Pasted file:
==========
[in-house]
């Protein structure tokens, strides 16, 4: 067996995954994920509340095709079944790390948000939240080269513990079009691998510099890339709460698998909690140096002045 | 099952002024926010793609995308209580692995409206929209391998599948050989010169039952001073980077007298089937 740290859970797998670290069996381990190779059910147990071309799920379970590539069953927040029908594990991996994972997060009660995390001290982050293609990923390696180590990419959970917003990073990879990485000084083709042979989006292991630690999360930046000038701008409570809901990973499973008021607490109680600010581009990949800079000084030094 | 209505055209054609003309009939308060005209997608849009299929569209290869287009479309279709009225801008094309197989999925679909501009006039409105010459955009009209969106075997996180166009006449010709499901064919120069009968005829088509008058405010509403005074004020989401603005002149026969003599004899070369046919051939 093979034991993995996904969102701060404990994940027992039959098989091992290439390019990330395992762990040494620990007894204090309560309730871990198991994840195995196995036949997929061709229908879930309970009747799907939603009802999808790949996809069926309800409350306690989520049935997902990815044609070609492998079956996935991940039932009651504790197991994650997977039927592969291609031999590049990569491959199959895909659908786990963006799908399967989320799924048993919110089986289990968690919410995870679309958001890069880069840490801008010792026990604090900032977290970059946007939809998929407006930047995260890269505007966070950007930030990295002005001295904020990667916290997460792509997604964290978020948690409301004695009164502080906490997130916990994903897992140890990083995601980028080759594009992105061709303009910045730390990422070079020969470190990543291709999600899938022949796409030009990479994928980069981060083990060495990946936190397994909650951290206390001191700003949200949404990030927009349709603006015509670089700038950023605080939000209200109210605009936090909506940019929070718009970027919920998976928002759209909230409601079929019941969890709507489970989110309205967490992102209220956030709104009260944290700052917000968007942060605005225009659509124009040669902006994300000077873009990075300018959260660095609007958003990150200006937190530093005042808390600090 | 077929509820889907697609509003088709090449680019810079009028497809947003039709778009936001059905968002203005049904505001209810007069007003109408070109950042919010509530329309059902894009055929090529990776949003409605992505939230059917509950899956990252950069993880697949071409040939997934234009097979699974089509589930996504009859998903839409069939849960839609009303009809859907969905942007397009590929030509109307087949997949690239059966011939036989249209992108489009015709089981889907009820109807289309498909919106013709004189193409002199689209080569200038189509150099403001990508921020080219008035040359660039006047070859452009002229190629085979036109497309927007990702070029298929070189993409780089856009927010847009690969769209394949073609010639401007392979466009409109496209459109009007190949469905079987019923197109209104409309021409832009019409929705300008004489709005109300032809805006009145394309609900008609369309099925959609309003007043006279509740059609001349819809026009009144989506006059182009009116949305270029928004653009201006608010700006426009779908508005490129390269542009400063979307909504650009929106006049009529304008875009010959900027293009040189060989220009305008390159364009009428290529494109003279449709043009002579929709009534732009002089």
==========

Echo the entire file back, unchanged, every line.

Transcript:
[in-house]
């Protein structure tokens, strides 16, 4: 067996995954994920509340095709079944790390948000939240080269513990079009691998510099890339709460698998909690140096002045 | 099952002024926010793609995308209580692995409206929209391998599948050989010169039952001073980077007298089937 740290859970797998670290069996381990190779059910147990071309799920379970590539069953927040029908594990991996994972997060009660995390001290982050293609990923390696180590990419959970917003990073990879990485000084083709042979989006292991630690999360930046000038701008409570809901990973499973008021607490109680600010581009990949800079000084030094 | 209505055209054609003309009939308060005209997608849009299929569209290869287009479309279709009225801008094309197989999925679909501009006039409105010459955009009209969106075997996180166009006449010709499901064919120069009968005829088509008058405010509403005074004020989401603005002149026969003599004899070369046919051939 093979034991993995996904969102701060404990994940027992039959098989091992290439390019990330395992762990040494620990007894204090309560309730871990198991994840195995196995036949997929061709229908879930309970009747799907939603009802999808790949996809069926309800409350306690989520049935997902990815044609070609492998079956996935991940039932009651504790197991994650997977039927592969291609031999590049990569491959199959895909659908786990963006799908399967989320799924048993919110089986289990968690919410995870679309958001890069880069840490801008010792026990604090900032977290970059946007939809998929407006930047995260890269505007966070950007930030990295002005001295904020990667916290997460792509997604964290978020948690409301004695009164502080906490997130916990994903897992140890990083995601980028080759594009992105061709303009910045730390990422070079020969470190990543291709999600899938022949796409030009990479994928980069981060083990060495990946936190397994909650951290206390001191700003949200949404990030927009349709603006015509670089700038950023605080939000209200109210605009936090909506940019929070718009970027919920998976928002759209909230409601079929019941969890709507489970989110309205967490992102209220956030709104009260944290700052917000968007942060605005225009659509124009040669902006994300000077873009990075300018959260660095609007958003990150200006937190530093005042808390600090 | 077929509820889907697609509003088709090449680019810079009028497809947003039709778009936001059905968002203005049904505001209810007069007003109408070109950042919010509530329309059902894009055929090529990776949003409605992505939230059917509950899956990252950069993880697949071409040939997934234009097979699974089509589930996504009859998903839409069939849960839609009303009809859907969905942007397009590929030509109307087949997949690239059966011939036989249209992108489009015709089981889907009820109807289309498909919106013709004189193409002199689209080569200038189509150099403001990508921020080219008035040359660039006047070859452009002229190629085979036109497309927007990702070029298929070189993409780089856009927010847009690969769209394949073609010639401007392979466009409109496209459109009007190949469905079987019923197109209104409309021409832009019409929705300008004489709005109300032809805006009145394309609900008609369309099925959609309003007043006279509740059609001349819809026009009144989506006059182009009116949305270029928004653009201006608010700006426009779908508005490129390269542009400063979307909504650009929106006049009529304008875009010959900027293009040189060989220009305008390159364009009428290529494109003279449709043009002579929709009534732009002089």